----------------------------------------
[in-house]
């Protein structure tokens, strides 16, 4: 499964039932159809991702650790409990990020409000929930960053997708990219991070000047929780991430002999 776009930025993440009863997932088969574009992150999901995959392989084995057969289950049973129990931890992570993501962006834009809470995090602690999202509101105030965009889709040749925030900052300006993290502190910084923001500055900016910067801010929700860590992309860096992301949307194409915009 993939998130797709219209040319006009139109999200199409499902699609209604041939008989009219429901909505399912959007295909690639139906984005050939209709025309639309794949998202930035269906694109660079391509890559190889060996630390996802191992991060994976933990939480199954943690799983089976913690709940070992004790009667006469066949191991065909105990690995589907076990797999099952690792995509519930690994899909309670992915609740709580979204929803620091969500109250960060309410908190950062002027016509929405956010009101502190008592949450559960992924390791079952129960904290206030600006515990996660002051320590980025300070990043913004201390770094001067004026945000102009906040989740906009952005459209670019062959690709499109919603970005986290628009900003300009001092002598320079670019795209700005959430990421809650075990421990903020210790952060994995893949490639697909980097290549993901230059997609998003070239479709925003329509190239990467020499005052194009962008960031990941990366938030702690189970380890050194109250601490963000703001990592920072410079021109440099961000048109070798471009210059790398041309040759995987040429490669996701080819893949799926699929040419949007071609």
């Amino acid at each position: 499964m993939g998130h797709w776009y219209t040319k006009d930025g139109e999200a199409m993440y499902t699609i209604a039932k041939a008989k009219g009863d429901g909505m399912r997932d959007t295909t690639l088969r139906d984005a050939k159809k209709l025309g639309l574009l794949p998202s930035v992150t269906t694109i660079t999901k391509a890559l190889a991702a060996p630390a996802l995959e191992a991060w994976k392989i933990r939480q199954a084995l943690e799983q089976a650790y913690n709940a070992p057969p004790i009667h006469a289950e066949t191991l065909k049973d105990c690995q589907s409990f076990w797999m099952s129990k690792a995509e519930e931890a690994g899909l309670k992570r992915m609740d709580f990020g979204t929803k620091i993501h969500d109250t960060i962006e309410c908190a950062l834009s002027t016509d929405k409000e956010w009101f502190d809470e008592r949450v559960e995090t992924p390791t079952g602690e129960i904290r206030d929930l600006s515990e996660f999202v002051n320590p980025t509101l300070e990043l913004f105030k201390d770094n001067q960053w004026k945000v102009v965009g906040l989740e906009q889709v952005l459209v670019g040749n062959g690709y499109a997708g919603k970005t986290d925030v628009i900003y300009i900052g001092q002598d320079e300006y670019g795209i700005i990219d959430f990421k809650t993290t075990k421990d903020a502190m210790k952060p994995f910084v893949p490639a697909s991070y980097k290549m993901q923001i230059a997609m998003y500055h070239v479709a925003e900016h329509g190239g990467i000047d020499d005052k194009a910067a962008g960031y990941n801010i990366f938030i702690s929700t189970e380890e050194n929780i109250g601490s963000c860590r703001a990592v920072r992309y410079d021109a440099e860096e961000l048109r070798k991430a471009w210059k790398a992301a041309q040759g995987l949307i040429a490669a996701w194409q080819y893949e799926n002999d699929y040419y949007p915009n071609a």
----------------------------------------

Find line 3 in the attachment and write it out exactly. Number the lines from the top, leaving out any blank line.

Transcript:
């Amino acid at each position: 499964m993939g998130h797709w776009y219209t040319k006009d930025g139109e999200a199409m993440y499902t699609i209604a039932k041939a008989k009219g009863d429901g909505m399912r997932d959007t295909t690639l088969r139906d984005a050939k159809k209709l025309g639309l574009l794949p998202s930035v992150t269906t694109i660079t999901k391509a890559l190889a991702a060996p630390a996802l995959e191992a991060w994976k392989i933990r939480q199954a084995l943690e799983q089976a650790y913690n709940a070992p057969p004790i009667h006469a289950e066949t191991l065909k049973d105990c690995q589907s409990f076990w797999m099952s129990k690792a995509e519930e931890a690994g899909l309670k992570r992915m609740d709580f990020g979204t929803k620091i993501h969500d109250t960060i962006e309410c908190a950062l834009s002027t016509d929405k409000e956010w009101f502190d809470e008592r949450v559960e995090t992924p390791t079952g602690e129960i904290r206030d929930l600006s515990e996660f999202v002051n320590p980025t509101l300070e990043l913004f105030k201390d770094n001067q960053w004026k945000v102009v965009g906040l989740e906009q889709v952005l459209v670019g040749n062959g690709y499109a997708g919603k970005t986290d925030v628009i900003y300009i900052g001092q002598d320079e300006y670019g795209i700005i990219d959430f990421k809650t993290t075990k421990d903020a502190m210790k952060p994995f910084v893949p490639a697909s991070y980097k290549m993901q923001i230059a997609m998003y500055h070239v479709a925003e900016h329509g190239g990467i000047d020499d005052k194009a910067a962008g960031y990941n801010i990366f938030i702690s929700t189970e380890e050194n929780i109250g601490s963000c860590r703001a990592v920072r992309y410079d021109a440099e860096e961000l048109r070798k991430a471009w210059k790398a992301a041309q040759g995987l949307i040429a490669a996701w194409q080819y893949e799926n002999d699929y040419y949007p915009n071609a």